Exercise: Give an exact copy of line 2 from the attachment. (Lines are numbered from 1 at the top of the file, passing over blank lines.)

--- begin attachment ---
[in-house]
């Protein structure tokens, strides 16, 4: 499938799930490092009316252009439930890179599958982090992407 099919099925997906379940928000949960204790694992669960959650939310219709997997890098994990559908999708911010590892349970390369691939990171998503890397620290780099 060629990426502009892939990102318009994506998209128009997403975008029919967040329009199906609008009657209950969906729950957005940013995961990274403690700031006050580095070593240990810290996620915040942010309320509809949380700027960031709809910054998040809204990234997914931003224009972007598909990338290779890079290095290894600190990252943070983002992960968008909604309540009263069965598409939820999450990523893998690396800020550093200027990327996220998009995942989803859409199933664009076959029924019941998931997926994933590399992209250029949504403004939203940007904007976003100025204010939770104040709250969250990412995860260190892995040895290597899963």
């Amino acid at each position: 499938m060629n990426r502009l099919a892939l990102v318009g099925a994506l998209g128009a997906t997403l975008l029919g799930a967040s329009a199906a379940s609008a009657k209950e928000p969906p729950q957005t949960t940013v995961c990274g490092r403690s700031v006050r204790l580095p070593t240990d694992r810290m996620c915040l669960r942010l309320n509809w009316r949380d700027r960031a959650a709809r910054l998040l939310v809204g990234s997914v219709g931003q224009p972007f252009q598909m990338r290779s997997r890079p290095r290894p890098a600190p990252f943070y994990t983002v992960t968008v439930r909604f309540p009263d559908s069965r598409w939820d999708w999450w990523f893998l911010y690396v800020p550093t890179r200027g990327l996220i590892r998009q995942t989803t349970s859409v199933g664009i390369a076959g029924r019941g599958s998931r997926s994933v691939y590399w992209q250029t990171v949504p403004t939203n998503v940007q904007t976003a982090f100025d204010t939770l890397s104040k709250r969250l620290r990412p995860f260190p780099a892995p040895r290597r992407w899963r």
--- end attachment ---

């Protein structure tokens, strides 16, 4: 499938799930490092009316252009439930890179599958982090992407 099919099925997906379940928000949960204790694992669960959650939310219709997997890098994990559908999708911010590892349970390369691939990171998503890397620290780099 060629990426502009892939990102318009994506998209128009997403975008029919967040329009199906609008009657209950969906729950957005940013995961990274403690700031006050580095070593240990810290996620915040942010309320509809949380700027960031709809910054998040809204990234997914931003224009972007598909990338290779890079290095290894600190990252943070983002992960968008909604309540009263069965598409939820999450990523893998690396800020550093200027990327996220998009995942989803859409199933664009076959029924019941998931997926994933590399992209250029949504403004939203940007904007976003100025204010939770104040709250969250990412995860260190892995040895290597899963």